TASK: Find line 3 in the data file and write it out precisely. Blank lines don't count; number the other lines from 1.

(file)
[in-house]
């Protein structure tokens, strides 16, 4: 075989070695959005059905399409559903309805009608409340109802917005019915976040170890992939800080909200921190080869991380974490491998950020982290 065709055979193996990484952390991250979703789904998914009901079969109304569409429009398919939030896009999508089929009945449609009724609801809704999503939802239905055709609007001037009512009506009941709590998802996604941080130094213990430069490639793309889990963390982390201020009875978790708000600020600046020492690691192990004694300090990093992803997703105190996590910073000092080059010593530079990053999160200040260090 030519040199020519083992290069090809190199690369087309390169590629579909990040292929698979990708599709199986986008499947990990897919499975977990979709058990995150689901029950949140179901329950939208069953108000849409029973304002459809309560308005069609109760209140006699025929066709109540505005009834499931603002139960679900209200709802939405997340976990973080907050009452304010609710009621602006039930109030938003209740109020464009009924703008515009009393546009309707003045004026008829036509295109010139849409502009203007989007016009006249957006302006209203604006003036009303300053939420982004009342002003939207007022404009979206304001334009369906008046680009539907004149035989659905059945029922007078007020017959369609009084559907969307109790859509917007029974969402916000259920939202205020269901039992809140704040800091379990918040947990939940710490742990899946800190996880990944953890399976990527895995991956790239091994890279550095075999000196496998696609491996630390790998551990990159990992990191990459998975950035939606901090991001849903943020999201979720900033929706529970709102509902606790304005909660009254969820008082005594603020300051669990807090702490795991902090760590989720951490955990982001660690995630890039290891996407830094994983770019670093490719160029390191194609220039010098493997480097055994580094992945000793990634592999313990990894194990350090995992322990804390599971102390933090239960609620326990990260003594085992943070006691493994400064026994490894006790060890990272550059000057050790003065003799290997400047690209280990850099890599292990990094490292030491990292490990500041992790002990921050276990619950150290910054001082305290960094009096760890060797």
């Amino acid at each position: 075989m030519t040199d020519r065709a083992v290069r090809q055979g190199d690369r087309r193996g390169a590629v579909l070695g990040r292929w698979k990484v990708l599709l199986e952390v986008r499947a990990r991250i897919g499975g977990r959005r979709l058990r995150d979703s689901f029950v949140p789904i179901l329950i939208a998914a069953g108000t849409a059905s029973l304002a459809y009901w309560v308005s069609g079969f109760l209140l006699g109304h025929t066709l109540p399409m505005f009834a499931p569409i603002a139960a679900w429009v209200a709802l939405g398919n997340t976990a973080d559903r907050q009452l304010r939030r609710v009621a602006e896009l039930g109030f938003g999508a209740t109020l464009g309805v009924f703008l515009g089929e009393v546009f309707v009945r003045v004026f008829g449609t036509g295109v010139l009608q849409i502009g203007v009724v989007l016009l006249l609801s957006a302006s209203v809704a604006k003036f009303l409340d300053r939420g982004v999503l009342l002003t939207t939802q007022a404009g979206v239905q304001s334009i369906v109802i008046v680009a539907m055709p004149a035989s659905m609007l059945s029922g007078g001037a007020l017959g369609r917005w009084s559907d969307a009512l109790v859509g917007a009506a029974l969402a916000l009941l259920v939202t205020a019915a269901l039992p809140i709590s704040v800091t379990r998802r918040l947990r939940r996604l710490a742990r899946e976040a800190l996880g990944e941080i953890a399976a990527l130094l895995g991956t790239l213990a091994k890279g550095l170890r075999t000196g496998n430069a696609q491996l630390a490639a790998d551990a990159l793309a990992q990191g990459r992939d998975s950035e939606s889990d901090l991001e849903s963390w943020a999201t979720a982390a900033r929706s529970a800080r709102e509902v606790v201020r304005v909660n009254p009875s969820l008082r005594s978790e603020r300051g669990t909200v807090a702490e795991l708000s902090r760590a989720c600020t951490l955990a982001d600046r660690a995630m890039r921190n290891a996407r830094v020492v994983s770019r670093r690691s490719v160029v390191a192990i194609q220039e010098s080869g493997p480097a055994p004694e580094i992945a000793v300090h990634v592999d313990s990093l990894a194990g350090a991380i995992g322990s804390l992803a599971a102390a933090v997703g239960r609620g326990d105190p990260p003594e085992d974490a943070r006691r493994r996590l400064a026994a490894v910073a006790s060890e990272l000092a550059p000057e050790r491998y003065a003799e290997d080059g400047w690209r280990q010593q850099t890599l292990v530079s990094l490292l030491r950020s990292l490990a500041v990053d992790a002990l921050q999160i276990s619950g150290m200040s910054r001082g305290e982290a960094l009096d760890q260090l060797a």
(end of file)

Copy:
């Amino acid at each position: 075989m030519t040199d020519r065709a083992v290069r090809q055979g190199d690369r087309r193996g390169a590629v579909l070695g990040r292929w698979k990484v990708l599709l199986e952390v986008r499947a990990r991250i897919g499975g977990r959005r979709l058990r995150d979703s689901f029950v949140p789904i179901l329950i939208a998914a069953g108000t849409a059905s029973l304002a459809y009901w309560v308005s069609g079969f109760l209140l006699g109304h025929t066709l109540p399409m505005f009834a499931p569409i603002a139960a679900w429009v209200a709802l939405g398919n997340t976990a973080d559903r907050q009452l304010r939030r609710v009621a602006e896009l039930g109030f938003g999508a209740t109020l464009g309805v009924f703008l515009g089929e009393v546009f309707v009945r003045v004026f008829g449609t036509g295109v010139l009608q849409i502009g203007v009724v989007l016009l006249l609801s957006a302006s209203v809704a604006k003036f009303l409340d300053r939420g982004v999503l009342l002003t939207t939802q007022a404009g979206v239905q304001s334009i369906v109802i008046v680009a539907m055709p004149a035989s659905m609007l059945s029922g007078g001037a007020l017959g369609r917005w009084s559907d969307a009512l109790v859509g917007a009506a029974l969402a916000l009941l259920v939202t205020a019915a269901l039992p809140i709590s704040v800091t379990r998802r918040l947990r939940r996604l710490a742990r899946e976040a800190l996880g990944e941080i953890a399976a990527l130094l895995g991956t790239l213990a091994k890279g550095l170890r075999t000196g496998n430069a696609q491996l630390a490639a790998d551990a990159l793309a990992q990191g990459r992939d998975s950035e939606s889990d901090l991001e849903s963390w943020a999201t979720a982390a900033r929706s529970a800080r709102e509902v606790v201020r304005v909660n009254p009875s969820l008082r005594s978790e603020r300051g669990t909200v807090a702490e795991l708000s902090r760590a989720c600020t951490l955990a982001d600046r660690a995630m890039r921190n290891a996407r830094v020492v994983s770019r670093r690691s490719v160029v390191a192990i194609q220039e010098s080869g493997p480097a055994p004694e580094i992945a000793v300090h990634v592999d313990s990093l990894a194990g350090a991380i995992g322990s804390l992803a599971a102390a933090v997703g239960r609620g326990d105190p990260p003594e085992d974490a943070r006691r493994r996590l400064a026994a490894v910073a006790s060890e990272l000092a550059p000057e050790r491998y003065a003799e290997d080059g400047w690209r280990q010593q850099t890599l292990v530079s990094l490292l030491r950020s990292l490990a500041v990053d992790a002990l921050q999160i276990s619950g150290m200040s910054r001082g305290e982290a960094l009096d760890q260090l060797a």